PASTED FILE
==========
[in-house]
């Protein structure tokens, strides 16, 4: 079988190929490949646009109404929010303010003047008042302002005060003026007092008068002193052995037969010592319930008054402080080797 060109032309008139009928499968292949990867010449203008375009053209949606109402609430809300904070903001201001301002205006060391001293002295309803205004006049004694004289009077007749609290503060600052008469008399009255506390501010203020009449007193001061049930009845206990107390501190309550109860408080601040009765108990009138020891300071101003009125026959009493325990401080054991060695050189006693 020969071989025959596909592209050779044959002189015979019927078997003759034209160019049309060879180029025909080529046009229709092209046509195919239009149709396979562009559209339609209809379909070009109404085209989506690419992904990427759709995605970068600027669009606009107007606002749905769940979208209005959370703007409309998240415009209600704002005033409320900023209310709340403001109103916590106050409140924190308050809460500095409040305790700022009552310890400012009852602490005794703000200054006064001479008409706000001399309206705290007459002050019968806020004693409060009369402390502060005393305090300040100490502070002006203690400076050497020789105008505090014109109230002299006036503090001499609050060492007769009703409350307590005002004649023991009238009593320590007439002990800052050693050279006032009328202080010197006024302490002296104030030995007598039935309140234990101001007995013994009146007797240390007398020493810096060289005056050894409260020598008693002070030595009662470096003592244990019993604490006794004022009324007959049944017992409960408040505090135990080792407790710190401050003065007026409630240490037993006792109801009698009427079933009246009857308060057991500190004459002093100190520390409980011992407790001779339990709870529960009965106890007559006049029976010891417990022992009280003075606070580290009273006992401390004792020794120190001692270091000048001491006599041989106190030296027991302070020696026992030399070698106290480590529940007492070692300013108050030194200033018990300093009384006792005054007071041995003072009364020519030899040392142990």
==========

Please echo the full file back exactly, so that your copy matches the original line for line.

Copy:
[in-house]
């Protein structure tokens, strides 16, 4: 079988190929490949646009109404929010303010003047008042302002005060003026007092008068002193052995037969010592319930008054402080080797 060109032309008139009928499968292949990867010449203008375009053209949606109402609430809300904070903001201001301002205006060391001293002295309803205004006049004694004289009077007749609290503060600052008469008399009255506390501010203020009449007193001061049930009845206990107390501190309550109860408080601040009765108990009138020891300071101003009125026959009493325990401080054991060695050189006693 020969071989025959596909592209050779044959002189015979019927078997003759034209160019049309060879180029025909080529046009229709092209046509195919239009149709396979562009559209339609209809379909070009109404085209989506690419992904990427759709995605970068600027669009606009107007606002749905769940979208209005959370703007409309998240415009209600704002005033409320900023209310709340403001109103916590106050409140924190308050809460500095409040305790700022009552310890400012009852602490005794703000200054006064001479008409706000001399309206705290007459002050019968806020004693409060009369402390502060005393305090300040100490502070002006203690400076050497020789105008505090014109109230002299006036503090001499609050060492007769009703409350307590005002004649023991009238009593320590007439002990800052050693050279006032009328202080010197006024302490002296104030030995007598039935309140234990101001007995013994009146007797240390007398020493810096060289005056050894409260020598008693002070030595009662470096003592244990019993604490006794004022009324007959049944017992409960408040505090135990080792407790710190401050003065007026409630240490037993006792109801009698009427079933009246009857308060057991500190004459002093100190520390409980011992407790001779339990709870529960009965106890007559006049029976010891417990022992009280003075606070580290009273006992401390004792020794120190001692270091000048001491006599041989106190030296027991302070020696026992030399070698106290480590529940007492070692300013108050030194200033018990300093009384006792005054007071041995003072009364020519030899040392142990």